3,812 words

...used in India: Know the self as the chariot-owner (i.e. he who is carried, inactively, by it), the body as the chariot. Know awareness ( buddhi ) as the driver, the mind ( manas ) as the reins. The senses, they say, are the horses, sense-objects the path they range over. The self joined to mind and senses, wise men say, is the experiencer. He who is without understanding, whose mind is ever unharnessed, his senses are out of control, as bad horses are for a charioteer. ( Kaṭha Upaniṣad , i. 3–5) In the Bhagavad Gītā ( c. 3rd century bc ), India's most...

Islamic philosophy

Islamic philosophy   Reference library

The Oxford Companion to the Mind (2 ed.)

Reference type:
Subject Reference
Current Version:
2006
Subject:
Science and technology, Psychology, Philosophy
Length:
868 words

...philosophy . A traditional occidental theme is that the thinkers of Islam were mere synthesizers of Greek and other traditions (such as those of India and Persia) and made no original contribution to human thought. This simplistic view originates with the assumption that such work as that of Avicenna was the totality of Islam's philosophy: which in turn is understandable when it is realized what a profound effect Avicenna had upon the Schoolmen. The importance of Avicenna's thought for the West cannot be overestimated. Both in its negative aspect, such...

psychosurgery

psychosurgery   Reference library

The Oxford Companion to the Mind (2 ed.)

Reference type:
Subject Reference
Current Version:
2006
Subject:
Science and technology, Psychology, Philosophy
Length:
995 words

...high. Furthermore he has argued that psychosurgery could be used as a means for controlling antisocial behaviour and the activities of political dissidents. While there may be too few skilled in stereotactic surgery to permit its extensive use for political and social reasons, in India and Japan operations on the amygdaloid nucleus of the brain have been performed to control ‘hyperactivity’ in children. Although there is no doubt that outbursts of unbridled violence can be caused by diseases of the limbic brain, there is very little evidence that psychosurgery...

bilingualism

bilingualism   Reference library

The Oxford Companion to the Mind (2 ed.)

Reference type:
Subject Reference
Current Version:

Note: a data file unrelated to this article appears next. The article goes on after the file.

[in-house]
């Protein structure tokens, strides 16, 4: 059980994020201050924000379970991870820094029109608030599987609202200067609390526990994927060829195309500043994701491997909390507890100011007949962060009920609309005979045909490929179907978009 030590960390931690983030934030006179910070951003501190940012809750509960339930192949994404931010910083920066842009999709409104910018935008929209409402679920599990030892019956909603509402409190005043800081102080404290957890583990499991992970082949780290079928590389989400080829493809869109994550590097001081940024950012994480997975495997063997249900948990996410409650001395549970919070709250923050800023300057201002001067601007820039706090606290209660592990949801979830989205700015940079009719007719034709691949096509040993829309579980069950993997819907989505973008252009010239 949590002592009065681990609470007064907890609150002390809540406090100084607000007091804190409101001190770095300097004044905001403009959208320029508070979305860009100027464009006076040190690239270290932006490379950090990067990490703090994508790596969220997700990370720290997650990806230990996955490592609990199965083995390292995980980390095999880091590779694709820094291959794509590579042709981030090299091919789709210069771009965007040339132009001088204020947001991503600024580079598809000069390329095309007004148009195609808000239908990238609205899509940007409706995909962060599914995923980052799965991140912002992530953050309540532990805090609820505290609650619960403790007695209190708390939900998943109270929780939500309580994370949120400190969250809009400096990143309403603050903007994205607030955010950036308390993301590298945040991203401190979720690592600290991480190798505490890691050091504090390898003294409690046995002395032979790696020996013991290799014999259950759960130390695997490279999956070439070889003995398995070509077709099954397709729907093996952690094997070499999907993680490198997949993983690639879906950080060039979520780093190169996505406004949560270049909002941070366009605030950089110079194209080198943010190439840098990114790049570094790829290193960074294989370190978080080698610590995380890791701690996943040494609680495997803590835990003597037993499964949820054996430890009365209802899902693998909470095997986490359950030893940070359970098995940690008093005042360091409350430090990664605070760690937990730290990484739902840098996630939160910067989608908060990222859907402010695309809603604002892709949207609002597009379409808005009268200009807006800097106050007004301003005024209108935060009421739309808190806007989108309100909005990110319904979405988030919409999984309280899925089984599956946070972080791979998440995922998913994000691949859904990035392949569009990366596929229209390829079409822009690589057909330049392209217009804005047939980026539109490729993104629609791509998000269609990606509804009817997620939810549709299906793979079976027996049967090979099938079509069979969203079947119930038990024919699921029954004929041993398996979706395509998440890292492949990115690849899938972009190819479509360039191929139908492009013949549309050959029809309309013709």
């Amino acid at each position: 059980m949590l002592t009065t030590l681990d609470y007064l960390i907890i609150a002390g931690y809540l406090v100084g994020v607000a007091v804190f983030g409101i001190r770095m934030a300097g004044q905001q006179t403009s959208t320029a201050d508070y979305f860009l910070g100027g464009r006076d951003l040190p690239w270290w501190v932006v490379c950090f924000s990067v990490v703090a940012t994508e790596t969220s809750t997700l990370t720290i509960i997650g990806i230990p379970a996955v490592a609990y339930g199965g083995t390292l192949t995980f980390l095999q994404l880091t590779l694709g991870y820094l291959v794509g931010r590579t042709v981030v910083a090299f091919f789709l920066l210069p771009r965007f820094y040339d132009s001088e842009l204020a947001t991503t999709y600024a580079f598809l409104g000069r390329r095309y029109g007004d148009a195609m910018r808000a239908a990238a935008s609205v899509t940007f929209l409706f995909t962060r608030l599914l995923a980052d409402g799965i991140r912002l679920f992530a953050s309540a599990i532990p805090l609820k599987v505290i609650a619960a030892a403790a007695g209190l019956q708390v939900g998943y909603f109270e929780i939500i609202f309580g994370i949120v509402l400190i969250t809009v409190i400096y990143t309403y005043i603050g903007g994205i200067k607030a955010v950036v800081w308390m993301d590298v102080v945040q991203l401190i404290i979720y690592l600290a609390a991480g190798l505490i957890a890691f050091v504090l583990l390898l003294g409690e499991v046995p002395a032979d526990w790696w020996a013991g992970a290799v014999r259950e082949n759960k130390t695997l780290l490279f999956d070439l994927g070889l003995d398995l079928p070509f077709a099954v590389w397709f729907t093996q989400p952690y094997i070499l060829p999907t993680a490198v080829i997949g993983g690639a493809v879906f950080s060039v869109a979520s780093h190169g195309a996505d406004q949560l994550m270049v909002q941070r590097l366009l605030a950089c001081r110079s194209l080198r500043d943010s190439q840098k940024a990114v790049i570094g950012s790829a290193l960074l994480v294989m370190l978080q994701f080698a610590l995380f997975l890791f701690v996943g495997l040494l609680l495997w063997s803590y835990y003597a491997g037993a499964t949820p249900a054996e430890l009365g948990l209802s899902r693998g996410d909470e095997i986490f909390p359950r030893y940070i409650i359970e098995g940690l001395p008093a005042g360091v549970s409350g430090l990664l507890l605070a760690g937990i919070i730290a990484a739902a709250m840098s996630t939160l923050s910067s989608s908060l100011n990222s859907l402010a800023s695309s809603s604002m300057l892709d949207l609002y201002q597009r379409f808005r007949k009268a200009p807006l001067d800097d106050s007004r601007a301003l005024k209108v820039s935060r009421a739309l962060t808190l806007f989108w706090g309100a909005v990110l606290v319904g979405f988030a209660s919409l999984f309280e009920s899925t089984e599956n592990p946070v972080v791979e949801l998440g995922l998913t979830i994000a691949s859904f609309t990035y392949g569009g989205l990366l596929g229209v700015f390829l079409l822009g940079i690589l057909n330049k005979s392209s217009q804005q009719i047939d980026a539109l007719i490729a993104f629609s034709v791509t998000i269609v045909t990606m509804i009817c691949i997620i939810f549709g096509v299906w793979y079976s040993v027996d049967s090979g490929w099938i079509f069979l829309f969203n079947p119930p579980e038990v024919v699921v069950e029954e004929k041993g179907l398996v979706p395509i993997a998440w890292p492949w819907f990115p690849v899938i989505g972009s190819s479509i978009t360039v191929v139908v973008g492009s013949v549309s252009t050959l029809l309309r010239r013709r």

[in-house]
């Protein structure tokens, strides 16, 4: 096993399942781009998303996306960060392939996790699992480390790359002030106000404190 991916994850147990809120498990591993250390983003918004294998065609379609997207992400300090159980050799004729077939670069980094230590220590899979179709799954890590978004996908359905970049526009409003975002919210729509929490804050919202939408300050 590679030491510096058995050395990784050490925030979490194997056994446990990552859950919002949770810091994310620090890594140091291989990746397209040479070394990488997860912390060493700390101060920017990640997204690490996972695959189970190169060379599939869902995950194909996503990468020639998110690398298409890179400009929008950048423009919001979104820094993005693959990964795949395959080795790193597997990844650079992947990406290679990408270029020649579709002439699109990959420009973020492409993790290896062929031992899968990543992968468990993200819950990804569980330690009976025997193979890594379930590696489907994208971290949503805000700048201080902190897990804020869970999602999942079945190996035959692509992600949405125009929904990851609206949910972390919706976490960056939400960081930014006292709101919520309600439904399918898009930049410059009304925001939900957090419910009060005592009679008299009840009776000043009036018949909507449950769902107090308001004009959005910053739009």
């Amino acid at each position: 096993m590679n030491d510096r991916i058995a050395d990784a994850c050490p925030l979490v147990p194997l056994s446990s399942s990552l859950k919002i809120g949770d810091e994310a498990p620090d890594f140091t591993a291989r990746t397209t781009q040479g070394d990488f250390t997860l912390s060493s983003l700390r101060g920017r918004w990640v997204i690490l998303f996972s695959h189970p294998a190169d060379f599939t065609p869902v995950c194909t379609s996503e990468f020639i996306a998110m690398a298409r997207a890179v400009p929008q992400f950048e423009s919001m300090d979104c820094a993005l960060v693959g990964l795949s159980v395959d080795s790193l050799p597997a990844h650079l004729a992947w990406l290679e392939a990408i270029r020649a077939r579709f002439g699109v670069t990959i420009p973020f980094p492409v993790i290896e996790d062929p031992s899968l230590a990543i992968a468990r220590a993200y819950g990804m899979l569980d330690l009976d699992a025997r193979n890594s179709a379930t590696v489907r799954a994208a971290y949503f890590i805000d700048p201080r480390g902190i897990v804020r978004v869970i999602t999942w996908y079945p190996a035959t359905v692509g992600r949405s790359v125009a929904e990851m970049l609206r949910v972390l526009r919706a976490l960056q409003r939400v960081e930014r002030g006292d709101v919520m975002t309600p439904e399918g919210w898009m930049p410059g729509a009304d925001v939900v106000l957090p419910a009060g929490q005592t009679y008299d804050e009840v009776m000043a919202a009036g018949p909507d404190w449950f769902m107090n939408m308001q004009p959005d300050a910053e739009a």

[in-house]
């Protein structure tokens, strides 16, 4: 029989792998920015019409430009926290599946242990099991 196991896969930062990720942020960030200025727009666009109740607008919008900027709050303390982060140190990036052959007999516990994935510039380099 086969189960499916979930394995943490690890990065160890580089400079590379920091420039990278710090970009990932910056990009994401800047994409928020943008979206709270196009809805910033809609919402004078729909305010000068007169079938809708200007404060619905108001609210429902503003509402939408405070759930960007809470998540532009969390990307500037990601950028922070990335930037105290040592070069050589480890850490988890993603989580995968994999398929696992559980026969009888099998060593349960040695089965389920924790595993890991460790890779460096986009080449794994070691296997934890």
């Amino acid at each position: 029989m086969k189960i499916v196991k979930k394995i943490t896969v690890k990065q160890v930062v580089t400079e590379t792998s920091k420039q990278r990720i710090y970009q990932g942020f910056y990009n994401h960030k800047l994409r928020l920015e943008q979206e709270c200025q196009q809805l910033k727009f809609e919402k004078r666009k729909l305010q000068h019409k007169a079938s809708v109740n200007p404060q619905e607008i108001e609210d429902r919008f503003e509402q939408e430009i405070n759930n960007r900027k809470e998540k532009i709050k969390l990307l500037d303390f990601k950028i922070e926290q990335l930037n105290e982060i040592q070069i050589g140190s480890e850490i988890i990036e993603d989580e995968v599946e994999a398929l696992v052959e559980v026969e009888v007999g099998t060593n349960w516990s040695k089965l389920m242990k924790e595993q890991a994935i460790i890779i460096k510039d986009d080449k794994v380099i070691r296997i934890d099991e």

2006
Subject:
Science and technology, Psychology, Philosophy
Length:
1,447 words

...experiencing substantial immigration or made up of disparate groups. It is estimated that peoples from more than 90 different language communities have emigrated to Israel since the 1930s. It is encountered in large countries also. In the Soviet Union, as in Iran, China, and India— countries comprising people of many different ethnic, linguistic, and religious backgrounds—a single ‘national’ language is inculcated as a unifying device, while the separate groups use their own languages for local communication. Even in a country where the languages share a...

Chinese ideas of the mind

Chinese ideas of the mind   Reference library

The Oxford Companion to the Mind (2 ed.)

Reference type:
Subject Reference
Current Version:
2006
Subject:
Science and technology, Psychology, Philosophy
Length:
1,144 words

...However, Wang Yangming claims that principle is the regularity of material force and that material force is the operation of principle. If we follow the latter view, then there is the danger that everything will be chaotic. (de Bary and Bloom 1979 ) Buddhism, spreading from India to China in the 2nd century ad onward, held a decidedly idealist position in declaring the visible universe an illusion: the world was nothing but mind, and the individual's mind was part of the universal mind. The Chinese Buddhists substituted xing ([subjective] nature) for ...

Japanese concepts of the mind: traditional views

Japanese concepts of the mind: traditional views   Reference library

The Oxford Companion to the Mind (2 ed.)

Reference type: